I enjoy navigating crowds for the same reason I enjoy rolling rogues in RPGs: duck and weave; you’re there and then you’re gone. For that half-second you see an opening between people and you make the physics work: you’re though the bottleneck, out into an open stretch, reading the seething mass ahead of you and picking the precise point at which you will hurtle into the fray.
That is deeply satisfying for me. There are few moments, as an average-sized adult at a desk job, when one gets to feel sleek, crafty and physically powerful. Darting through milling crowds like a fox through slow, plodding hounds is one such time, though. Even as a kid, slipping ghost-like through slow-moving masses at big train shows like Greenberg’s and York to run messages between my parents on their quests for various items, I got a thrill from the successful navigation of a crowd. It’s like Tetris, but with bodies. I always win.
A lot of runners, though, do not share that feeling. Whether it’s linked to their running or part of a broader character trait, they need personal space on the road or trail. So at this, my last race of the season, there were indeed a lot of very, very unhappy runners.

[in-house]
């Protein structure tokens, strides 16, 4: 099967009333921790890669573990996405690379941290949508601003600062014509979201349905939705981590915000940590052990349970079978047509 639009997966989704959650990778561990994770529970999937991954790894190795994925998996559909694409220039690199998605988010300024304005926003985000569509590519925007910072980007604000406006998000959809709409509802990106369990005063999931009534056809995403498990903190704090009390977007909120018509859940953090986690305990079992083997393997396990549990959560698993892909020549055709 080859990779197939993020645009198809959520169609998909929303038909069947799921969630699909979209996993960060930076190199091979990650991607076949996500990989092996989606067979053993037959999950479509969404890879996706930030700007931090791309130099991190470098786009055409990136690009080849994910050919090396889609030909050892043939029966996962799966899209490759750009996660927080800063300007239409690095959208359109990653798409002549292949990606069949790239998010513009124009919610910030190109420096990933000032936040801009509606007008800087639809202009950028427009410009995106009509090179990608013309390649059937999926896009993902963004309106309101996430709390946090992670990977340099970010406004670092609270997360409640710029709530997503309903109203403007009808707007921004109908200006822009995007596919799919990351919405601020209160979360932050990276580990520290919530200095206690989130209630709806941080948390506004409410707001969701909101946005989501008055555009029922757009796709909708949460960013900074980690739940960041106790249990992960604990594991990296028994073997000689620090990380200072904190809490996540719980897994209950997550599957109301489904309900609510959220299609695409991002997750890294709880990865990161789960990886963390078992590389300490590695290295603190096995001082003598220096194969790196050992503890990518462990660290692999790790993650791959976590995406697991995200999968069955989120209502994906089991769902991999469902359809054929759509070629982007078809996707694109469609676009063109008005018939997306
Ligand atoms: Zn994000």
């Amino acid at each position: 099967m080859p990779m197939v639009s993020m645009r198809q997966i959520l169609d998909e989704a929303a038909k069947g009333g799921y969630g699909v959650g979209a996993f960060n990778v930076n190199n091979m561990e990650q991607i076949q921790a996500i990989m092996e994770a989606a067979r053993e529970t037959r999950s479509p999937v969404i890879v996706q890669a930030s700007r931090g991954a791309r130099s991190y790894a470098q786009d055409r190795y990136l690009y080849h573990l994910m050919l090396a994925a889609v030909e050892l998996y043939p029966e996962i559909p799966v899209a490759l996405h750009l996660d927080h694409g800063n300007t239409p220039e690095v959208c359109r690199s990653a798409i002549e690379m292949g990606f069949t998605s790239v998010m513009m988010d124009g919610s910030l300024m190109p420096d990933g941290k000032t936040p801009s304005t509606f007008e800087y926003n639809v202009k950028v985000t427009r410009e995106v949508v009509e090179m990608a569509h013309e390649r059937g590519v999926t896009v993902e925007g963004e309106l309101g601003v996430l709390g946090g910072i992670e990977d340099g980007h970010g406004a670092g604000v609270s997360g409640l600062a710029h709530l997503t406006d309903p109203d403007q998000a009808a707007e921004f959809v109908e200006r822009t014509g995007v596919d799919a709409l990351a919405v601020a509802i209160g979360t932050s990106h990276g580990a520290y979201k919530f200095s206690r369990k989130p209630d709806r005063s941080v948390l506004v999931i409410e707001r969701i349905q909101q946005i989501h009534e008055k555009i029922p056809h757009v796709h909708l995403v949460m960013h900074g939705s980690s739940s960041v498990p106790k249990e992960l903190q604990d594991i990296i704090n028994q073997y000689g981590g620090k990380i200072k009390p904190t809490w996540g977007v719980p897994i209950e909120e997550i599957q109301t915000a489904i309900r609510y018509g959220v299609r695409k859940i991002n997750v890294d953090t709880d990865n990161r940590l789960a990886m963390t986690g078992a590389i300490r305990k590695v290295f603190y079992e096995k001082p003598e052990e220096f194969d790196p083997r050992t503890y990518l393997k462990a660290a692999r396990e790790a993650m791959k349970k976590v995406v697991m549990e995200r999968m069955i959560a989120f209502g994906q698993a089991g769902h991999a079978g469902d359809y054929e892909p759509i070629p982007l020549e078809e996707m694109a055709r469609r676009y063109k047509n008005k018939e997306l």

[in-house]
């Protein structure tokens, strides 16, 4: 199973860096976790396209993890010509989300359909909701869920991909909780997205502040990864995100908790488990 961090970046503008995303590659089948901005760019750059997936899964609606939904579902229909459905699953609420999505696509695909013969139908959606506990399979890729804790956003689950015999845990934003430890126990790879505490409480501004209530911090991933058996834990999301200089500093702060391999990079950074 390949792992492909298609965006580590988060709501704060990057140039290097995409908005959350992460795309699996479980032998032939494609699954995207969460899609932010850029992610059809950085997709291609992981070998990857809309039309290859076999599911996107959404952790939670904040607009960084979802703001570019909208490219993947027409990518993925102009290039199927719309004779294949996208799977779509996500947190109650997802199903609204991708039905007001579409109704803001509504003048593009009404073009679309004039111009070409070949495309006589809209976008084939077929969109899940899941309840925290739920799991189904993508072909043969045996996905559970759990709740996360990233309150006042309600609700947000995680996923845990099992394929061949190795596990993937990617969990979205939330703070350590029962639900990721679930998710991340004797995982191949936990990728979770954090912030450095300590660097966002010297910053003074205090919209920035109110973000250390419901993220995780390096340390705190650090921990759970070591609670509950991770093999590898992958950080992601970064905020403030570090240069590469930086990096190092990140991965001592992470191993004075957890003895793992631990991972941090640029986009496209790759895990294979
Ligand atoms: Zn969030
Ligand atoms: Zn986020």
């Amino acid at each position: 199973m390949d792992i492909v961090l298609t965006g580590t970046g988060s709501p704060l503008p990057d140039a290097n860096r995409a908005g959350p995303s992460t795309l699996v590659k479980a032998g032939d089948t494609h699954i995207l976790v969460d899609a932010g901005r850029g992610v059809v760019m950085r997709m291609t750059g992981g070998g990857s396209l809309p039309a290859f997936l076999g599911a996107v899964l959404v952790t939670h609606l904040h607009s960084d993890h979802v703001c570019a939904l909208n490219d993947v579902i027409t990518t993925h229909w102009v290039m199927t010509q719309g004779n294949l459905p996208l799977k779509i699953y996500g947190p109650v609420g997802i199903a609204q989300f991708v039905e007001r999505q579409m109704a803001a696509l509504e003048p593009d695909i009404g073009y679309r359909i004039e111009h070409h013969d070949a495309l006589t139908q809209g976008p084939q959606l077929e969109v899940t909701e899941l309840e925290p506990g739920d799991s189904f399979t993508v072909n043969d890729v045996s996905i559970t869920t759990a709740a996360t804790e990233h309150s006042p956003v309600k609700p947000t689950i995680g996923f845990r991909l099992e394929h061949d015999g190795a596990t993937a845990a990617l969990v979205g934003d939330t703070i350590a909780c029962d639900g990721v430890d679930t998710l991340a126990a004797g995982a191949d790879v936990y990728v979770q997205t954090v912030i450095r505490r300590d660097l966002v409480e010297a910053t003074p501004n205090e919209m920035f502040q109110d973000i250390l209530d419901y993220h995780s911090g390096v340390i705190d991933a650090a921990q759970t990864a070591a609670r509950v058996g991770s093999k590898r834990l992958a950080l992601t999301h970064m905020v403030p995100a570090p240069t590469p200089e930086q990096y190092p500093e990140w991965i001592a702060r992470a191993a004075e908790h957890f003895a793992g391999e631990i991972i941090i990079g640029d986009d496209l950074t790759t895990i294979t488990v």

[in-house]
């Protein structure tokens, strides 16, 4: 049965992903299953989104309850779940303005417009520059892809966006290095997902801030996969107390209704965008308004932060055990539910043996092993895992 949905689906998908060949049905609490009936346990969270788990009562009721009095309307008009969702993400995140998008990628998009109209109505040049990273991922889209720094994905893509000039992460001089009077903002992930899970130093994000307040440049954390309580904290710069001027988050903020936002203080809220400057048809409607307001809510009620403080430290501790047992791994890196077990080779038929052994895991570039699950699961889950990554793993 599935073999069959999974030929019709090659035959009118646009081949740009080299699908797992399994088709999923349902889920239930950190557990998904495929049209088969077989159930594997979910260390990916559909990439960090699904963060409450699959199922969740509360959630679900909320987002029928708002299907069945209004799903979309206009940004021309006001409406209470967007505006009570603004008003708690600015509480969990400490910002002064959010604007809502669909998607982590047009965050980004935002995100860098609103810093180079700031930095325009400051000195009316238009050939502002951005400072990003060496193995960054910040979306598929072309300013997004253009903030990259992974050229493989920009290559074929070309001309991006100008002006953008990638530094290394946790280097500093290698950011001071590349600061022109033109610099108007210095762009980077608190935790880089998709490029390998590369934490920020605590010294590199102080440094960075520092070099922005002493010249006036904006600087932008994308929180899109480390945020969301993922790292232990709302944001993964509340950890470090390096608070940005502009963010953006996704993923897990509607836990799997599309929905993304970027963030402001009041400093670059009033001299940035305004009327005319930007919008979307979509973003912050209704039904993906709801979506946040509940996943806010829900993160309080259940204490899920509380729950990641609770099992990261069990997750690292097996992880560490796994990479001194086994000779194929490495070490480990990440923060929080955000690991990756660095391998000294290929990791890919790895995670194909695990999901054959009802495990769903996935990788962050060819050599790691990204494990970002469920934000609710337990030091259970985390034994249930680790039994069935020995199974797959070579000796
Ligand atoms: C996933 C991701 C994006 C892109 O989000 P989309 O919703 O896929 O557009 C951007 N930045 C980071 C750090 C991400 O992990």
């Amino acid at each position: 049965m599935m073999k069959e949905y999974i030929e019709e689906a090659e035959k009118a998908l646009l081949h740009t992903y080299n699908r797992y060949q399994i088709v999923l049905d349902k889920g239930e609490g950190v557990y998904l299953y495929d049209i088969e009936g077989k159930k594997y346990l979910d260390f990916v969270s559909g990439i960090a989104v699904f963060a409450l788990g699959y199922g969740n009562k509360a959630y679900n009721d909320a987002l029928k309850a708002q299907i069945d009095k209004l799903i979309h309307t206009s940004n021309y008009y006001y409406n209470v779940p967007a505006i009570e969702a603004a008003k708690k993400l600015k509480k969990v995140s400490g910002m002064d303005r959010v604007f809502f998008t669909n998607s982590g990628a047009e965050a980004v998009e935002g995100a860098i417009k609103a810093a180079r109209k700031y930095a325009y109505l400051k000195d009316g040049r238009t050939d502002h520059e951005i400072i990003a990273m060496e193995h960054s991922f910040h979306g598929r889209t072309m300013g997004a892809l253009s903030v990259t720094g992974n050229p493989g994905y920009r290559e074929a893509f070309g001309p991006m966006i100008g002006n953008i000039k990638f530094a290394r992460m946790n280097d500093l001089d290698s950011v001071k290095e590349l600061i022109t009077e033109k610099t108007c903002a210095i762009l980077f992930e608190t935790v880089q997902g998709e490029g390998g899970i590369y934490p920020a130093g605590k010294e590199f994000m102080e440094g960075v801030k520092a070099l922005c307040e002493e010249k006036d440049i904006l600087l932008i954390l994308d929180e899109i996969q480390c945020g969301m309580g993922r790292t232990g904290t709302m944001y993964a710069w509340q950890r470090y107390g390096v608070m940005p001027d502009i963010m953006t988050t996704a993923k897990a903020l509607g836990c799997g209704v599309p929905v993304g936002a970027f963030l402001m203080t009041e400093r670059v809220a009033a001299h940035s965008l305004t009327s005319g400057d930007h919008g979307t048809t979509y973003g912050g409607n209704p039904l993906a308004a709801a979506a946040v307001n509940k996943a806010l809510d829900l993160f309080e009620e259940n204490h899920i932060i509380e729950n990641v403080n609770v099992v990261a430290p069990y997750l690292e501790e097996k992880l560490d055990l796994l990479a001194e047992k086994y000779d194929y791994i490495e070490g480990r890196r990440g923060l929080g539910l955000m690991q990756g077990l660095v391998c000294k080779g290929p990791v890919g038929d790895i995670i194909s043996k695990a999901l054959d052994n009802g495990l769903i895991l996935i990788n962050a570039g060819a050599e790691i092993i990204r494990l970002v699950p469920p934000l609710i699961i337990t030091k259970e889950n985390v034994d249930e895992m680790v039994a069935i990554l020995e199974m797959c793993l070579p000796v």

We pounded through densely-packed pathways lined with uneven ditches and rocks on either side, making far-left or far-right passing next to impossible. Mudslicks cropped up every few miles or so, threatening to send runners into messy cartwheels that would no doubt have taken at least three or four of their fellows with them–it was that tightly packed. People heaved and wobbled and hissed with frustration as they sought that golden, ephemeral moment to break free of the pack and surge ahead, often clotted behind droves of walkers, couples and social clusters refusing to budge or make way for their faster peers.
It was awesome.
So farewell, race season: may we meet again. Preferably with a metric fuckton of other people, too. People I’ll bob and weave between like Basil Stag Hare himself.